One Day’s Medicine…

     The retired ballerina on the radio had just been commenting how all that we take for granted can change in an instant. And I walked out of earshot and inhaled the half-caplet of acid I was supposed to be swallowing. 

     It lodged loosely at the entry to my windpipe.  I stopped; I stooped; and the world shrank to the size of a pinky-tip as I gently attempted to inhale enough air around to expel it. The portal, however, was constricting from the irritation of the acid. 

It’s true.  I take acid every day.  

Betaine Hydrochloride: in order to properly digest and assimilate protein.   

 One day’s medicine can be another day’s poison.

     All the predictable half-thoughts fired and swirled past the pinhole of my attention: about living, dying and being more grateful and more mindful. But none could find purchase and rest. I was just watching my body intent on surviving, summoning all its miraculous intelligence to do so.  And in some seconds—10? 20? maybe 30, very full seconds, the crisis was averted. The chunk popped back into the correct chute, clambering to restore its medicinal status, as incredulous and assertive swallowing ensued. Then came the coughing and the watering eyes and the relief and the disorientation.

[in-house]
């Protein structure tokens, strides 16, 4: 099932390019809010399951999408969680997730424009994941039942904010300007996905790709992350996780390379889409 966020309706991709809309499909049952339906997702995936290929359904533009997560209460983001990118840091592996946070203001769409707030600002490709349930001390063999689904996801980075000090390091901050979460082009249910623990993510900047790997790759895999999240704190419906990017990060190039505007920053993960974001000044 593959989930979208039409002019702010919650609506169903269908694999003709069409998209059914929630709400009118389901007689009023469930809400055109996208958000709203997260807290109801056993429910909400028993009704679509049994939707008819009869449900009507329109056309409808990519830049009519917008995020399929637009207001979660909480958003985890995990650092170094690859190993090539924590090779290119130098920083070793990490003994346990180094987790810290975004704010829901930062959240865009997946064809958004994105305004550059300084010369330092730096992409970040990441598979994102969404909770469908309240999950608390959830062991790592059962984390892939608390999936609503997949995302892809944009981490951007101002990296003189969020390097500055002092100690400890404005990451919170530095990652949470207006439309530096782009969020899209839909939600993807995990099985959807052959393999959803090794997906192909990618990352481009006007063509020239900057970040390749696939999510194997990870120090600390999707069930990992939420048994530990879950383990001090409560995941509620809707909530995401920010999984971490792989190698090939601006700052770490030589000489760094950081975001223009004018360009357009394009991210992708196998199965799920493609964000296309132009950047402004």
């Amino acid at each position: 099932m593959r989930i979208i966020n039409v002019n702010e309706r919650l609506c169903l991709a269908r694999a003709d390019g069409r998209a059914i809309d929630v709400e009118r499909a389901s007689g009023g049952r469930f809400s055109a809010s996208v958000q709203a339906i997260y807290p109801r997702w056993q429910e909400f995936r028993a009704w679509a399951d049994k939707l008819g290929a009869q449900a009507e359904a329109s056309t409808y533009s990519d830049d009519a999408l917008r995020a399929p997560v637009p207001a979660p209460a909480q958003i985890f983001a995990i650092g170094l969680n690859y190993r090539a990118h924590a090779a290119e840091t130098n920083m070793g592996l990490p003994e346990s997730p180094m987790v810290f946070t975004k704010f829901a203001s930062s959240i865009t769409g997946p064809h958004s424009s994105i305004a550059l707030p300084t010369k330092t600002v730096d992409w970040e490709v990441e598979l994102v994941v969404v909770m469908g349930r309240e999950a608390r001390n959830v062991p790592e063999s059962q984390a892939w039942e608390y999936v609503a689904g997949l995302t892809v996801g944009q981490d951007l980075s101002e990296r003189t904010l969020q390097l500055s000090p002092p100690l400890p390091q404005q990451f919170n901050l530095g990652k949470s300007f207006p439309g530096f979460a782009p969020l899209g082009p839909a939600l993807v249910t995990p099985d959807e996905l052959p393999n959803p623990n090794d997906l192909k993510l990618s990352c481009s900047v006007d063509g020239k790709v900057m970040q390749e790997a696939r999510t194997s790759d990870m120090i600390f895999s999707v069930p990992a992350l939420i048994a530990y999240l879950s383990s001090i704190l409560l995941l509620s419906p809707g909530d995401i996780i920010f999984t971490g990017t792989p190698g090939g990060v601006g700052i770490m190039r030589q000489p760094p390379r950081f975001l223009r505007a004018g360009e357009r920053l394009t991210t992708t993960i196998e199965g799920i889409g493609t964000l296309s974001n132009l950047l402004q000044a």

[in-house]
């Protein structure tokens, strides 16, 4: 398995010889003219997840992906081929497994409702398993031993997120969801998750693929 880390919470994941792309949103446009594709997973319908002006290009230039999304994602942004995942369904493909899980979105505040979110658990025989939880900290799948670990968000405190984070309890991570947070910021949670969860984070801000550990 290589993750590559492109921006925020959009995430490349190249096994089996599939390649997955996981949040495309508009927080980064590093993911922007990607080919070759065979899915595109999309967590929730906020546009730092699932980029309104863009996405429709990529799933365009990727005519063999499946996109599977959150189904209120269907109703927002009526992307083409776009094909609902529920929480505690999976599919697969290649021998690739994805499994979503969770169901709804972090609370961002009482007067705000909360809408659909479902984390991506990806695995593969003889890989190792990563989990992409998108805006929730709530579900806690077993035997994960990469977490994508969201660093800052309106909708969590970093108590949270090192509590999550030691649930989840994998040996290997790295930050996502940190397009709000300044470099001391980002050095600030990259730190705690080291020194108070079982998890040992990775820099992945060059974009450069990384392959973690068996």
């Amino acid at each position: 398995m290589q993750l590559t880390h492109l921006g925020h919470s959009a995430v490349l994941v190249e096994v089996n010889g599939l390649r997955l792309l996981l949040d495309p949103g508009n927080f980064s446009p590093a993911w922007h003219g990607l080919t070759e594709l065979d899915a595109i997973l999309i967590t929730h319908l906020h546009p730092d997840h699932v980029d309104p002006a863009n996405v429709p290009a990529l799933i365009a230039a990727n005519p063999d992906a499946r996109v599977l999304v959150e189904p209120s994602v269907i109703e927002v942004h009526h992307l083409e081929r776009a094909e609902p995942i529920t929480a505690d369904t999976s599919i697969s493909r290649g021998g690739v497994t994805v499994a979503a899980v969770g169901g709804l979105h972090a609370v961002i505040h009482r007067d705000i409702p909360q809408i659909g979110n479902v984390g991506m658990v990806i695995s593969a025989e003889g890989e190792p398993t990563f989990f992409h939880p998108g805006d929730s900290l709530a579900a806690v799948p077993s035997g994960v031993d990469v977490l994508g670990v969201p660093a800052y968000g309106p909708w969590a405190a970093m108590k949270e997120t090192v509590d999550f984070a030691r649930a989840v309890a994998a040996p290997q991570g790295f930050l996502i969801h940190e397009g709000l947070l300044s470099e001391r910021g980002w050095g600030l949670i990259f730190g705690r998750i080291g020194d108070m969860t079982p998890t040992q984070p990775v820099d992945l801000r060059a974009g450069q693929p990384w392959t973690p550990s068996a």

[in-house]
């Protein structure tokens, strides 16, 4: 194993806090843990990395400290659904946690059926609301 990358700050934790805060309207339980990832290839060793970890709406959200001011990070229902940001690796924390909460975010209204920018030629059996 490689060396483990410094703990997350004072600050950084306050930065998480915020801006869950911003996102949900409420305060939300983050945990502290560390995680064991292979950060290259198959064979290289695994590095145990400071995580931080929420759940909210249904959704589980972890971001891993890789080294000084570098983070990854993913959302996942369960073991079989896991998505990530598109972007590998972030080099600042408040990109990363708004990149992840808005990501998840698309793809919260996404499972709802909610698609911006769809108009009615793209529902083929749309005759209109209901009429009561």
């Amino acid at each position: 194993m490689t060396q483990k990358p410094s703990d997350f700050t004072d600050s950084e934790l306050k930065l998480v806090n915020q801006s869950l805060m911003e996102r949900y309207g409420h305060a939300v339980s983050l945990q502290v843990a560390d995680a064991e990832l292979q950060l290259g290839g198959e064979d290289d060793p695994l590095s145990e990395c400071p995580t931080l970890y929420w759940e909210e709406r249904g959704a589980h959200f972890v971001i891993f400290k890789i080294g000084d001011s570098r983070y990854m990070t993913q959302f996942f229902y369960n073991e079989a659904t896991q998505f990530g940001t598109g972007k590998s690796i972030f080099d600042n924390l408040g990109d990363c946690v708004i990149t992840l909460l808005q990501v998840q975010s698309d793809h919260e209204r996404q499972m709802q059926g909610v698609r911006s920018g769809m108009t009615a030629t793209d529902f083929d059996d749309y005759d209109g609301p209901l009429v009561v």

I wasn’t afraid of dying, but the instinct to correct a mistake goes deep. The body took over and I did what I could to support it. 

     They say we all die alone. And, yes, I noted, to the separate self on this side of the veil, it looks that way.  Although there was someone else in the house, right out of earshot: behind a shut door, next to a fan and hard of hearing, I knew he would hear neither my psychic SOS, nor my guttural coughing, nor even a fall to the floor, had it come to that. And if he did, he likely wouldn’t be concerned.   I was aware of the irony and the momentary strange and vexed aloneness. It registered as it passed me like a black hole alongside the cosmic rollercoaster I was on. 

     The impression echoes still, unceremoniously, somewhere in my chest.

     The day was quickly back to relative normal, however, save for a tickle in the throat…and disrupted digestion.  I won’t be taking any pills for that just now, thank you very much.

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